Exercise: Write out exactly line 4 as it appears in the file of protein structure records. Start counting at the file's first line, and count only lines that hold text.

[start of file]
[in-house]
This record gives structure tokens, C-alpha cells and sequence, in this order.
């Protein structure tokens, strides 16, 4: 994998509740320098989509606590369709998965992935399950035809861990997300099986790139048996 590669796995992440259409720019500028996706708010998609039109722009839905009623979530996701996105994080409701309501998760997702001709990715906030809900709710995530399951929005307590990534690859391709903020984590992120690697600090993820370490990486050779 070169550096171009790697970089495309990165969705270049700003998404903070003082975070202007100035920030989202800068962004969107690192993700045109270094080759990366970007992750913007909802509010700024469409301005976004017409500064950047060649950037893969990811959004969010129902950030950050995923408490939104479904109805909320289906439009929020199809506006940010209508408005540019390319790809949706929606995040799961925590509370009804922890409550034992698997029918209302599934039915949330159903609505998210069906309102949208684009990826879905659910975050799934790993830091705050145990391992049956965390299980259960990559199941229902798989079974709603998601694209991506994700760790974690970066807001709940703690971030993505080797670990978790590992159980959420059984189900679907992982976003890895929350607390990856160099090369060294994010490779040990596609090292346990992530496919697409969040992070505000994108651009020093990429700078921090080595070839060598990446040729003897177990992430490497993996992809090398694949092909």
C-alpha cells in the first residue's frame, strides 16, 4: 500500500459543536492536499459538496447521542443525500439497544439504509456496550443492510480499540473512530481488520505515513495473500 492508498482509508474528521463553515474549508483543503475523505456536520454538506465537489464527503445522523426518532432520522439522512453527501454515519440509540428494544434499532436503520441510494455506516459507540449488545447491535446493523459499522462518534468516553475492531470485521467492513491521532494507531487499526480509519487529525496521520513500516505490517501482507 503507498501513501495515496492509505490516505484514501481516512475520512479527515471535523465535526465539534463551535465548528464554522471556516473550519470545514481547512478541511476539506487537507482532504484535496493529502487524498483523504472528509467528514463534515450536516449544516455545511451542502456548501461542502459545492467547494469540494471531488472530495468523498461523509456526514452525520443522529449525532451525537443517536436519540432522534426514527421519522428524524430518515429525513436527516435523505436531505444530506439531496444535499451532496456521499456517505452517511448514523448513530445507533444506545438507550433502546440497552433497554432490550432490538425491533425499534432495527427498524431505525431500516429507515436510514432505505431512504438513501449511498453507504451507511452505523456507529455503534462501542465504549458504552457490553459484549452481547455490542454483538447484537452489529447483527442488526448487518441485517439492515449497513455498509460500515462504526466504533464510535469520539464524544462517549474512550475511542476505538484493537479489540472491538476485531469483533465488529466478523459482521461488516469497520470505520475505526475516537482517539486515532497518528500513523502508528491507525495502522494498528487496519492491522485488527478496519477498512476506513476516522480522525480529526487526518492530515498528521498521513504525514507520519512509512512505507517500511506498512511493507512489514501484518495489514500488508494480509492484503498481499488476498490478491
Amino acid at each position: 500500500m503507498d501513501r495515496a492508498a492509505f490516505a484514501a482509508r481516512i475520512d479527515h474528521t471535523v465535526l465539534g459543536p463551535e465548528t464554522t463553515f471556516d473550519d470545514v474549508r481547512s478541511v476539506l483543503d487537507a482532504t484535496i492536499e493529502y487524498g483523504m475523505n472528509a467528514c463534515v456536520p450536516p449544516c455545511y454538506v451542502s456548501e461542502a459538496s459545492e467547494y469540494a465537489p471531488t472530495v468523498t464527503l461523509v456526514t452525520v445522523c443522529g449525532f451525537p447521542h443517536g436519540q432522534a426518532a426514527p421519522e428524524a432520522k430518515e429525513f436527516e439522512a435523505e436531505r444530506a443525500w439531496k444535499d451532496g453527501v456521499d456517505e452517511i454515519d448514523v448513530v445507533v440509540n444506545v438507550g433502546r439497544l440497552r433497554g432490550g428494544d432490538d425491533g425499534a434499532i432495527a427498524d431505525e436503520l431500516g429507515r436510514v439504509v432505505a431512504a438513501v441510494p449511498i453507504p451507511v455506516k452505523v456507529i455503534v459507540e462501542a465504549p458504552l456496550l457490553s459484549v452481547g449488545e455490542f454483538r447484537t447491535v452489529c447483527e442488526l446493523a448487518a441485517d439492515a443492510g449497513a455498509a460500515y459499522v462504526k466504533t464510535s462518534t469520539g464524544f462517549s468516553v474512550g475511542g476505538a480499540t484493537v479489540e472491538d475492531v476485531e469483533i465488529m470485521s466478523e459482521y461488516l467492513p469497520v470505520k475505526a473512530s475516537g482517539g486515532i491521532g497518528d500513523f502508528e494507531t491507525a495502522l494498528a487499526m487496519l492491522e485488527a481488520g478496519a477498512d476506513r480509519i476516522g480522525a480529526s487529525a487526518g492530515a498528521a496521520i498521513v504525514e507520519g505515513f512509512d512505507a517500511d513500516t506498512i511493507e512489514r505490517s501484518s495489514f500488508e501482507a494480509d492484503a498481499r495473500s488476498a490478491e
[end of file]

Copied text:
C-alpha cells in the first residue's frame, strides 16, 4: 500500500459543536492536499459538496447521542443525500439497544439504509456496550443492510480499540473512530481488520505515513495473500 492508498482509508474528521463553515474549508483543503475523505456536520454538506465537489464527503445522523426518532432520522439522512453527501454515519440509540428494544434499532436503520441510494455506516459507540449488545447491535446493523459499522462518534468516553475492531470485521467492513491521532494507531487499526480509519487529525496521520513500516505490517501482507 503507498501513501495515496492509505490516505484514501481516512475520512479527515471535523465535526465539534463551535465548528464554522471556516473550519470545514481547512478541511476539506487537507482532504484535496493529502487524498483523504472528509467528514463534515450536516449544516455545511451542502456548501461542502459545492467547494469540494471531488472530495468523498461523509456526514452525520443522529449525532451525537443517536436519540432522534426514527421519522428524524430518515429525513436527516435523505436531505444530506439531496444535499451532496456521499456517505452517511448514523448513530445507533444506545438507550433502546440497552433497554432490550432490538425491533425499534432495527427498524431505525431500516429507515436510514432505505431512504438513501449511498453507504451507511452505523456507529455503534462501542465504549458504552457490553459484549452481547455490542454483538447484537452489529447483527442488526448487518441485517439492515449497513455498509460500515462504526466504533464510535469520539464524544462517549474512550475511542476505538484493537479489540472491538476485531469483533465488529466478523459482521461488516469497520470505520475505526475516537482517539486515532497518528500513523502508528491507525495502522494498528487496519492491522485488527478496519477498512476506513476516522480522525480529526487526518492530515498528521498521513504525514507520519512509512512505507517500511506498512511493507512489514501484518495489514500488508494480509492484503498481499488476498490478491